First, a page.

Mushrooms of Cascadia: An Illustrated Key by Michael Beug
314 pages; paperback
5.5 x 8.5”, $29.95 The Fungi Press (Batavia, Illinois) available from Fungi Perfecti
Michael Beug is well known to the North American Mycological Association (NAMA) members but perhaps not as well known to the MSA population. He retired from teaching chemistry at Evergreen State University in Olympia, Washington about 10 years ago and now lives on the north side of the Columbia River alley where it cuts through the Cascade Mountains. Beug has provided considerable support to NAMA’s educational program and has been the driving force in maintaining the NAMA Mushroom Poisoning Register, periodically reviewing the most recent cases. In 2014 Beug with the Besettes authored, Ascomycete Fungi of North America, filling a gap in resources on this group. In some ways the current work is an outgrowth of Beug’s long involvement with the Pacific Northwest Key Council, a group of amateur and professional mycologists which has worked on clarifying the region’s macrofungi for 47 years.
Regional guides are sorely needed for all areas in North America. Mushrooms of Cascadia covers the mycologically rich region of the Northwestern United States and adjoining Canada (Washington, Oregon, Idaho, parts of British Columbia, Montana, and California). It includes mention of over 900 species from this area, many not covered by other regional guides. It is designed as an identification tool and does not include complete descriptions. Beug suggests using it with other resources, particularly the regional computer program, Mycomatch (Matchmaker), where one can find complete descriptions. Most of the over 1000 photographs included are by the author, which is an impressive accomplishment.
The unique key is like the approach taken in Ascomycete Fungi of North America. It is predominantly dichotomous but on occasion (“when it seemed appropriate”) branching can take numerous paths at a location. This is indicated by a down arrow at the second and any following “couplets” with the same number. Choices do include an indication of the originating couplet so one can work backwards. All the photographs are mixed in with the key. Many additional species are discussed within final brief entries for an identified species or group of species. When photos of other species mentioned in the entry are available, usually in locations where polychotomies occur, locations are indicated. Large page numbers make it easy to navigate through the book.
Beug has considerable experience in introducing mushrooms to folks at all levels of interest and the information included shows this. This is a very personal book. Reading it is almost like standing there and talking to Michael Beug. The descriptions themselves often include useful and personal tidbits of information not found in other guides. These comments often include nuanced recommendations on consumption (or other use or avoidance). Introductory sections include useful information on a variety of topics such as how to approach the identification process, cooking, preserving, and pickling, and even a couple of Beug’s favorite recipes. A complete glossary of used terms is included at the end.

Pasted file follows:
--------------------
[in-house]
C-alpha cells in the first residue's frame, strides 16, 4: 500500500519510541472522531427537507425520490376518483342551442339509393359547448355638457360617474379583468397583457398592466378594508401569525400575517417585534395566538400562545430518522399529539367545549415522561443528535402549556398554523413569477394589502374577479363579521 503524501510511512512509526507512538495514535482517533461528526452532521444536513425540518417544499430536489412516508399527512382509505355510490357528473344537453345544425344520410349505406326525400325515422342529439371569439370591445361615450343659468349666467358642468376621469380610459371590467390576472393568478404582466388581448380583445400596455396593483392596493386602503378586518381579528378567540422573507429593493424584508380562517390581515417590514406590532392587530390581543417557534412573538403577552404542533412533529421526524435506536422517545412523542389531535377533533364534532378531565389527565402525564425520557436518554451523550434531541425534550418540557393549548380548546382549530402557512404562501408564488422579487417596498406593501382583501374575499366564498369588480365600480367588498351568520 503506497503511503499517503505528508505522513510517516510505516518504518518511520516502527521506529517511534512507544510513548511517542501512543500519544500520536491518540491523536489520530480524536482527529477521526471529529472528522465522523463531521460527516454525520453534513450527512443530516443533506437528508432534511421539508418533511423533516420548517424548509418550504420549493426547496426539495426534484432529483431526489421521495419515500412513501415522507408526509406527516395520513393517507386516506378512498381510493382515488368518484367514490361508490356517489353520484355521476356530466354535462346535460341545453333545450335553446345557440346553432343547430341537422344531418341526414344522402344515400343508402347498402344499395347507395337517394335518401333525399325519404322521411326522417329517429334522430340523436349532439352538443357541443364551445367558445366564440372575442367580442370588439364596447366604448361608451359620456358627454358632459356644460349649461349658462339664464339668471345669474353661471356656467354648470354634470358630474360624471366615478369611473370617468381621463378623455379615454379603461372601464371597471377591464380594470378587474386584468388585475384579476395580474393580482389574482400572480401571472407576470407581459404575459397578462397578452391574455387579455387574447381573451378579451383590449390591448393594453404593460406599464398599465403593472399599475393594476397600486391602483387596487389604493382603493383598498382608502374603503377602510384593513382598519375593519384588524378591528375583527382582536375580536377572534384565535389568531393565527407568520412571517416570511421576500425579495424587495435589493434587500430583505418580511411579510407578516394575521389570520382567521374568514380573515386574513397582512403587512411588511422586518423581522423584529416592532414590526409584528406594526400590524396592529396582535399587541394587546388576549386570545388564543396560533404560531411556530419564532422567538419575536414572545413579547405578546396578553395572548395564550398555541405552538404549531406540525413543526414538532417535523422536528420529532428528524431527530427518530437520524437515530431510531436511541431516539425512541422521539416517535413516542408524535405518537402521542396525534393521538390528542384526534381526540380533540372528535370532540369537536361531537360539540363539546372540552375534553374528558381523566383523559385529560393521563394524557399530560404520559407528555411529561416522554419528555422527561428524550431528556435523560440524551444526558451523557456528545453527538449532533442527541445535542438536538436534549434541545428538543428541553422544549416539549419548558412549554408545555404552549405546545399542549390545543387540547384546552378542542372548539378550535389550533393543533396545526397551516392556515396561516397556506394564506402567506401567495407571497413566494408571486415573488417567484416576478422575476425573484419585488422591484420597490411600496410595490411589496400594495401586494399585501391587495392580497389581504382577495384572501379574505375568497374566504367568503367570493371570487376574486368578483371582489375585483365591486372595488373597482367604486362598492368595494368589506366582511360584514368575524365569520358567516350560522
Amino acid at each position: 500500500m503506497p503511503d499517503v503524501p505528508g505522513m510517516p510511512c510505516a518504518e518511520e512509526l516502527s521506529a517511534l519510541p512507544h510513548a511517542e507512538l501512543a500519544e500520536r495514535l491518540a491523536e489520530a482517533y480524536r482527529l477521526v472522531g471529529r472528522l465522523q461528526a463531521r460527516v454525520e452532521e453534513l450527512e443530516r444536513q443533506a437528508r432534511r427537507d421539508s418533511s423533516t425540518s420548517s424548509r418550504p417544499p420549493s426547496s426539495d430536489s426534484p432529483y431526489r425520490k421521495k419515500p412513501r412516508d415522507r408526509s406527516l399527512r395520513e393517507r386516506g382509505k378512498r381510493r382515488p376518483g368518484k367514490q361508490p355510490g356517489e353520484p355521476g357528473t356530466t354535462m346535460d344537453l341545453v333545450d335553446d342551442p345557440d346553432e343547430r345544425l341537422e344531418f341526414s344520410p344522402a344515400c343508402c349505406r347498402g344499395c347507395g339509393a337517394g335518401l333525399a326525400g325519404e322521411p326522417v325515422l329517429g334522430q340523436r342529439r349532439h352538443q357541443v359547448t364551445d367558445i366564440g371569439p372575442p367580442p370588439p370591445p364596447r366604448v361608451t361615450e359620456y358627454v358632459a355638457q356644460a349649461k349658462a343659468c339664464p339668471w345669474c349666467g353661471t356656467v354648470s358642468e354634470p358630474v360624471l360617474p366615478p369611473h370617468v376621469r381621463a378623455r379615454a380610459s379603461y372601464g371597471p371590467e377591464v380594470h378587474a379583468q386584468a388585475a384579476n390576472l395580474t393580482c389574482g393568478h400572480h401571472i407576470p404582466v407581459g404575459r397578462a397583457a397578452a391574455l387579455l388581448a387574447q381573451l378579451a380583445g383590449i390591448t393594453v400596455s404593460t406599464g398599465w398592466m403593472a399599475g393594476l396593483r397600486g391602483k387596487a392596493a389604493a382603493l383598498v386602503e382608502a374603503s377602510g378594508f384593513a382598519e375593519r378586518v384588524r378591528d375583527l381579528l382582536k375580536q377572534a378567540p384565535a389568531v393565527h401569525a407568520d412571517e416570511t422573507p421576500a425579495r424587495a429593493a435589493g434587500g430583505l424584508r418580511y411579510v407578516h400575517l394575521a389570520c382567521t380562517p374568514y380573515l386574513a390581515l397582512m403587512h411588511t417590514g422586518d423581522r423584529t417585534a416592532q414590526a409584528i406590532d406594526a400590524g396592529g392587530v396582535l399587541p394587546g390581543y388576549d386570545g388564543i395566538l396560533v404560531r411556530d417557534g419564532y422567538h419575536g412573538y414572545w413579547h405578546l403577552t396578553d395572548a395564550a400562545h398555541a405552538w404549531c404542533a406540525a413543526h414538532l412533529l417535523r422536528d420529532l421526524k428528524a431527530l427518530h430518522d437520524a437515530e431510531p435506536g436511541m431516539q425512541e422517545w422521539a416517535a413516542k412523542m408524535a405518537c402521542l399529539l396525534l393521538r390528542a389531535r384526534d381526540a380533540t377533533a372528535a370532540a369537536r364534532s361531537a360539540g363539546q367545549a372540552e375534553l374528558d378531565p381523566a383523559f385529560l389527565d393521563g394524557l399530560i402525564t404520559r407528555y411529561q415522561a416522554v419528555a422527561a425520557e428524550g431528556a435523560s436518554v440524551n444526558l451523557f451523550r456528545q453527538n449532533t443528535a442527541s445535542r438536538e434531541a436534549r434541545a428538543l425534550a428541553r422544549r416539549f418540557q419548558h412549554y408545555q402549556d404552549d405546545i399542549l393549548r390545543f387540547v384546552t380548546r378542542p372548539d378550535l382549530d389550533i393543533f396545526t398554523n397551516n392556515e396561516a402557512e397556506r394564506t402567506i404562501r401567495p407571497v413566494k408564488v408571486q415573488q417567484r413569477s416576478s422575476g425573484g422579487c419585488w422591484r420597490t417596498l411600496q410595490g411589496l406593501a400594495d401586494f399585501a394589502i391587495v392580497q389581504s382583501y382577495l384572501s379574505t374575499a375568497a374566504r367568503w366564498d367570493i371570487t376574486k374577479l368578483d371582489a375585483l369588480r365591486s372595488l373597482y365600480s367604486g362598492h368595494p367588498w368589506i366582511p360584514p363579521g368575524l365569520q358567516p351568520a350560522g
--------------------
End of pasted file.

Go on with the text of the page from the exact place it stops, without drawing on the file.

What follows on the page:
This resource will be particularly good for those who have already been introduced to the mushrooms in the Pacific Northwest and want a means to identify more species, ways to tell closely related things apart, and useful comments from an expert on toxicity and consumption. Currently (as of 2021) correct scientific names are used and common names are deemphasized although sometimes used for well-known groups like “morels”. The short entries on species often include comments about older nomenclature and the index provides a direction to the proper location using older names.
This book is a valuable addition to resources already available in the PNW, specifically Trudell & Ammirati (2009) Mushrooms of the Pacific Northwest, the recent MacKinnon and Luther (2021) Mushrooms of British Columbia, and Gibson (version 2.4, 2020) Mycomatch (Matchmaker) computer key for Windows computers.
The longer polychotomies may be confusing for some, particularly because they often span across several pages. Fortunately, most of these include relatively short descriptions so a user doesn’t get too lost in keeping many separate complex diagnoses in mind. We will have to see how well this works for new mushroomers. In some cases, I think a beginner may not be able to easily separate between groups in some of the longer polychotomies. For instance, in separating the Agarics by spore print color, the distinguishing descriptions are not complete enough for a neophyte to decide which color is correct. Another odd feature of the book is the use of a single numbering sequence across the entire book: The key choices are numbered from 1a,b; then 2a,b,c,d,e,f,g,h; 3a,b,c,d,e; etc. through 414a,b,c,d,e,f,g. I suppose this makes each location in the book distinct, but the overall structure must be hard to edit. I see no reason not to have separate numbering systems for each of the many major group key areas. Although the photos are small, usually they have been cropped to show the important features and the color reproduction is good. Short headers on the pages would have been helpful where larger groups are further separated; some may put in tabs to these pages. Headers would allow users to review the features that separate each group.
I am looking forward to using this resource in introducing mushrooms to beginners. It includes the kinds of information that should allow them to reach correct identifications of most species combined with the use of other guides to verify their identifications. I welcome the cautious approach to additional information on edibility and toxicity.
Fred Rhoades, Retired Professor
Western Washington State University
Bellingham, WA 98225 firstname.lastname@example.org